It’s no surprise that customers are often taken aback by drastic premium increases that aren’t in line with inflation. Brokers and agents need to do their best to explain to customers why exactly premiums are going up, describe market conditions, and quell any concerns they may have. More time should be spending more time on renewals and new business and increased efforts to find the most competitive rates for customers.
Many brokers and agents have never seen a hard market and they need to be prepared to manage it better. Brokers, agents and underwriters must invest the time necessary to become as familiar as possible with market conditions and be as informed as possible to really show their value.
Opportunity exists for growth
With rising prices and reduced availability, some insurers see this as an opportunity to selectively write new commercial lines business. Proper risk assessment and higher rating can provide selective profitable accounts when competitors are not able to offer renewals due to wholesale elimination of classes of business or overall enforced price increases not due to claims. Lloyds and other insurance wholesalers are growing new business taken from regular markets who are over selecting and dumping accounts. By applying higher pricing and some stronger underwriting terms, wholesale markets are growing business that could have stayed within the regular market.
There is an opportunity for small local insurers to cherry pick commercial business from the larger national insurers who don’t have the time or desire to review pricing and risk on an individual basis. Brokers are supporting those insurers more than they did in the past and will continue as the pandemic eventually subsides.
Aviva Canada recently commissioned a survey to gauge awareness and sentiment around the impact of COVID-19 on consumers. The research, which targeted 1,500 Canadians aged 18 and older, delivered a number of key findings around employment status, transportation habits, and insurance purchasing behaviours. According to the June survey:
This survey points to an opportunity to ramp up consumer education, especially when it comes to policy wordings for home and auto insurance – two major buys for the majority of Canadians. Brokers and agents, have a big role to play in helping consumers be absolutely clear about what they’re buying and what they’re covered for.
Many Canadians still prefer human interactions, despite the growing presence of online insurance shopping channels. Most respondents are seeking omni-channel communication with their brokers, with the option of face-to-face, phone, email and self-serve platforms.
Coming out of this pandemic, insurers could change as a result - more agile, secure, connected and digitally-enabled Insurers and brokers that innovate and keep up the pace with this transformation will be the winners – whereas those who stick to the old ways are likely to lose market appeal. COVID-19 was the digital wake-up call the industry needed.
Some insurers are offering a paperless solution for commercial insurance brokers with a high adoption rate. With this encouraging response, some insurers are now transitioning to paperless in personal insurance. Brokers must move quickly to react to customers’ demands for omni-channel options for quoting, binding, billing and paperless policy options.
Due to income reductions as a result of COVID19, many customers feel price is the top consideration when it comes to buying insurance, but providing customers with excellent service, is also a key differentiator. Many customers experienced long wait times and delays in receiving premium reductions, which has placed a greater emphasis on higher service levels.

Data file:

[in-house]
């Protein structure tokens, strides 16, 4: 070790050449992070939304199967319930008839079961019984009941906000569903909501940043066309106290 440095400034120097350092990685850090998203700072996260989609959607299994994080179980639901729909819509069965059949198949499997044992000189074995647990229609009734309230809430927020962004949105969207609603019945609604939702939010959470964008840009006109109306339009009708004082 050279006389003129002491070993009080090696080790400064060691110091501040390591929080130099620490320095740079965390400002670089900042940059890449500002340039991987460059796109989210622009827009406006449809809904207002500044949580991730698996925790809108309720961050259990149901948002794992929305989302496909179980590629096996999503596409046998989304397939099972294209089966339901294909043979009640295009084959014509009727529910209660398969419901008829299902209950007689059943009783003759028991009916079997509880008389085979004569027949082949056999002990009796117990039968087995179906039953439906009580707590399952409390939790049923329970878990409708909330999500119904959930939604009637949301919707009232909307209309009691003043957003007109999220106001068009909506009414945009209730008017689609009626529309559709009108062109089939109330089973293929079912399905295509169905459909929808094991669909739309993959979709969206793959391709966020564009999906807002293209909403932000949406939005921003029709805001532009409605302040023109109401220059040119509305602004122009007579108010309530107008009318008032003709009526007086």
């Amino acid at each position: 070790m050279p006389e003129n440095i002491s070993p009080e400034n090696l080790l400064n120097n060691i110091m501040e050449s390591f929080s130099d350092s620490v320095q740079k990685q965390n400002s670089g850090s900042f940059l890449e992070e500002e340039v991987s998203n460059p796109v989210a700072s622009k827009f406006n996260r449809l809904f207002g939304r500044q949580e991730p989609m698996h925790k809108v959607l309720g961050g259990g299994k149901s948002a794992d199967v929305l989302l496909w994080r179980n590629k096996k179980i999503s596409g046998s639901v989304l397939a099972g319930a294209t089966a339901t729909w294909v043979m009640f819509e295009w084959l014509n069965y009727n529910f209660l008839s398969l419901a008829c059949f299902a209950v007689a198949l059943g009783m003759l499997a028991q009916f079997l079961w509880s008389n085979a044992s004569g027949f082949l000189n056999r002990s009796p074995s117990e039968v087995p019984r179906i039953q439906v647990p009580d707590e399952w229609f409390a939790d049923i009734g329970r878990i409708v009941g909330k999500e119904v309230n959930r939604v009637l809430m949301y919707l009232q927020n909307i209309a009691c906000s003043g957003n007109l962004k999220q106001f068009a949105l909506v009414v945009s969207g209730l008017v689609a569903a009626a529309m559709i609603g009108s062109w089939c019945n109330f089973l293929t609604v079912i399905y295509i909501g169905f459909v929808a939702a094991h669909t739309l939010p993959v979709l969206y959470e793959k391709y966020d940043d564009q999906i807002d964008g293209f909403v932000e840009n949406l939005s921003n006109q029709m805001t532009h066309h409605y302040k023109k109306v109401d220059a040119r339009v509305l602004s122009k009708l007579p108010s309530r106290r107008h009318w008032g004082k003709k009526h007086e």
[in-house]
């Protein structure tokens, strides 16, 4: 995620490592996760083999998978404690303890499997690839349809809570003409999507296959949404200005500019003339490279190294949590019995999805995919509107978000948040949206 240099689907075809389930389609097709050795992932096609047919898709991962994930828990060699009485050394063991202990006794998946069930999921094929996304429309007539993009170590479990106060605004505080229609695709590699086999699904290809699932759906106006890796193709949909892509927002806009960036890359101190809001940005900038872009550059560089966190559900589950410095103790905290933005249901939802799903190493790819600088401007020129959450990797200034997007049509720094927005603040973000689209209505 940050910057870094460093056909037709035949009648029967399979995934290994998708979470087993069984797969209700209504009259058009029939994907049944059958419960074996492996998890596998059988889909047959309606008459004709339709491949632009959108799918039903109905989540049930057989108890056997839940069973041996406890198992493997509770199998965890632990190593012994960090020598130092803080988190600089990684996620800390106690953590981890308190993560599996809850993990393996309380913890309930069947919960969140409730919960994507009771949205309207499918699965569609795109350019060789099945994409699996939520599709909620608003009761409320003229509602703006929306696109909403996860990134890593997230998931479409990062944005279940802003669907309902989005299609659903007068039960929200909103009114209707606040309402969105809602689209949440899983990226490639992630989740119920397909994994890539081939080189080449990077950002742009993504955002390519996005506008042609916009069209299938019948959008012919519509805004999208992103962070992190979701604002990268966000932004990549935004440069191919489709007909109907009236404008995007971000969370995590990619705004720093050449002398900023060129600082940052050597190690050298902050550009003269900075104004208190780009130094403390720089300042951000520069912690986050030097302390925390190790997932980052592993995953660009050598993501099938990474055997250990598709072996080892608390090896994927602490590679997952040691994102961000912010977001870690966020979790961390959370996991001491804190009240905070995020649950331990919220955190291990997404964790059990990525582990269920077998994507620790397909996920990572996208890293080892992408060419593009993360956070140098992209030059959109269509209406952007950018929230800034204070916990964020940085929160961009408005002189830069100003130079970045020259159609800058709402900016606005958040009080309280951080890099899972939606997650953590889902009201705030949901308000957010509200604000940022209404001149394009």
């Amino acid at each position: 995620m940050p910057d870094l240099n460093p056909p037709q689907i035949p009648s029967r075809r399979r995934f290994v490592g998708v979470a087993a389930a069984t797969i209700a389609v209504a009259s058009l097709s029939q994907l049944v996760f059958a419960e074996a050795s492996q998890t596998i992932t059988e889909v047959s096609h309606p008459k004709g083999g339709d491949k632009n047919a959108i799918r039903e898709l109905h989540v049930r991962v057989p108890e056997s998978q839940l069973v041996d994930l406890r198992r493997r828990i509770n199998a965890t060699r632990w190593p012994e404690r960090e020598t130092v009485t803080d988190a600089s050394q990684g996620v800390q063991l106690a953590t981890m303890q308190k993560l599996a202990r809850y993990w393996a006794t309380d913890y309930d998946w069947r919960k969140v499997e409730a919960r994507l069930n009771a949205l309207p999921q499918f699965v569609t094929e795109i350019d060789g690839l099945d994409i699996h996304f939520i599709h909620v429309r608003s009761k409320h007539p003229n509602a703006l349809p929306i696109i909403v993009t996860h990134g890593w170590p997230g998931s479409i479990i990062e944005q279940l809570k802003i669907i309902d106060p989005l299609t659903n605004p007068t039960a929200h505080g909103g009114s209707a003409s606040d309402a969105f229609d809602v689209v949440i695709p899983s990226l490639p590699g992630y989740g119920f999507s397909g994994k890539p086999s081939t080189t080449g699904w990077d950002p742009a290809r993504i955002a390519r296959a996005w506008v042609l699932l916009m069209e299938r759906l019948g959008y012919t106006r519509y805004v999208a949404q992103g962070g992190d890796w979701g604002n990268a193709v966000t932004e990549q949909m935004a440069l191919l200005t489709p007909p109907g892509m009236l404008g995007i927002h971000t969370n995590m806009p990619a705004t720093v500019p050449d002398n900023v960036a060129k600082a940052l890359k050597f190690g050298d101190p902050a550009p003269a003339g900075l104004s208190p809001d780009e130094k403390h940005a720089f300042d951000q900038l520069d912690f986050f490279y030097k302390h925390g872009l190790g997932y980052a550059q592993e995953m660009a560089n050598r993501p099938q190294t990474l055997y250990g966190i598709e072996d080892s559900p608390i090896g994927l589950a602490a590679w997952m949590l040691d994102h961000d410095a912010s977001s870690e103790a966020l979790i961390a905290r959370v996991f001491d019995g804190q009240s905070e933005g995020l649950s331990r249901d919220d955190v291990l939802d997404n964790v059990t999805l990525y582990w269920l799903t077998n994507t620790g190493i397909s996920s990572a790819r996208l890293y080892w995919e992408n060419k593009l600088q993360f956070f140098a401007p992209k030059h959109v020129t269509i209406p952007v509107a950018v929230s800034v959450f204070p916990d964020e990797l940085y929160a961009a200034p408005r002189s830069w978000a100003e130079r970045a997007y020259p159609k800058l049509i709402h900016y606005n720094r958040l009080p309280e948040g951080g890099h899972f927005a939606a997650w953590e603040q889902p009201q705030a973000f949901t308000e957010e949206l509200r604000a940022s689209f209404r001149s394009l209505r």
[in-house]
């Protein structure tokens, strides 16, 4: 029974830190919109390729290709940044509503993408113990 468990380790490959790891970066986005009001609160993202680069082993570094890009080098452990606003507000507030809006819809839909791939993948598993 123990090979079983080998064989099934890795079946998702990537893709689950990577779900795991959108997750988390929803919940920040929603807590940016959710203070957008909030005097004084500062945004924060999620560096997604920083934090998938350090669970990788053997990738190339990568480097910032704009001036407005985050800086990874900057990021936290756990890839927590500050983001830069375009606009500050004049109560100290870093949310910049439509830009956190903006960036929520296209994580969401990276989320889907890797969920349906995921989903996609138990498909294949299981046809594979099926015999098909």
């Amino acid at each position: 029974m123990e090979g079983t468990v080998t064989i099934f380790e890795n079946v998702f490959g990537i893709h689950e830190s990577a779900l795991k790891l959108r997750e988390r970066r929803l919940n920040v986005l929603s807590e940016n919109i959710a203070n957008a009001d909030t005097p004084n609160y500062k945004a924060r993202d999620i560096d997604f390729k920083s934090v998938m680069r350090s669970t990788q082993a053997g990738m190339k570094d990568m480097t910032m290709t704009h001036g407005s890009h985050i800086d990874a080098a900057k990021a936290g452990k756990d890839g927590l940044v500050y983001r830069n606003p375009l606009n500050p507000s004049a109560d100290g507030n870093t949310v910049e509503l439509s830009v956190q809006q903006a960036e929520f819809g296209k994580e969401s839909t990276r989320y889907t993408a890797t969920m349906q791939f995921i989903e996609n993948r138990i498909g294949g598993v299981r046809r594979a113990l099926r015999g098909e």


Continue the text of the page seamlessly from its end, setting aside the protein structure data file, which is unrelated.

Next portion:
The brokers who are particularly tech-focused are going to see enormous value, not only in terms of their operational efficiencies, but also in their ability to deliver true value-added services to their customers.
Routine, low value-add transactions – like getting insurance cards, getting certificates of insurance, updating policyholder information, and things like that – should all be fully automated and fully digital because there’s no value delivered to the customer by making them call you to sort that out. It’s a waste of time for the broker, and it’s a waste of time for the customer.
If brokers can automate and digitize the lower value interactions that they have with policyholders, then they can focus on delivering more value in the higher impact interactions. Many are starting to tap into the full capabilities of the electronic trading platforms in the market, and they’re using data analytics to become better partners in risk.
One of the factors that continues to drive the consolidation of the broker market, particularly the middle market broker segment, is the benefit of scale when it comes to digital capabilities and investment in technology. There are benefits of scale in terms of capabilities around digital automated transactions, claims analytics and value-added loss related services. There are additional benefits around turning data into an asset and monetizing that data in terms of how you interact with the carriers as well as how you interact with the customers. With all of those things, brokers derive great benefit from scale. Brokers haven’t typically been significant investors in technology, but that’s definitely changing.
Covid19 business interruption claim lawsuits against insurers have exceeded one thousand around the world with more on the way due to the continuing damage to retail, tourism and hospitality businesses.
From those BI insurance cases that have been adjudicated, nearly all have been in favour of the insurers who have persuaded judges to throw out the cases by making the court agree that a property insurance policy cannot be invoked if there is no property damage.
However, there are some court cases that were settled in favour of the insured. In France, a notable BI case has already been resolved, as AXA agreed to cover losses sustained by several hundred restaurants after losing a court case brought by one owner. Recently the Financial Conduct Authority (FCA) in the UK organized a business interruption test case against several major insurance firms. The High Court ruled that the majority of businesses who held business interruption insurance and were forced to close due to the COVID-19 pandemic, are entitled to be compensated by the insurers subject to the limits of the policy.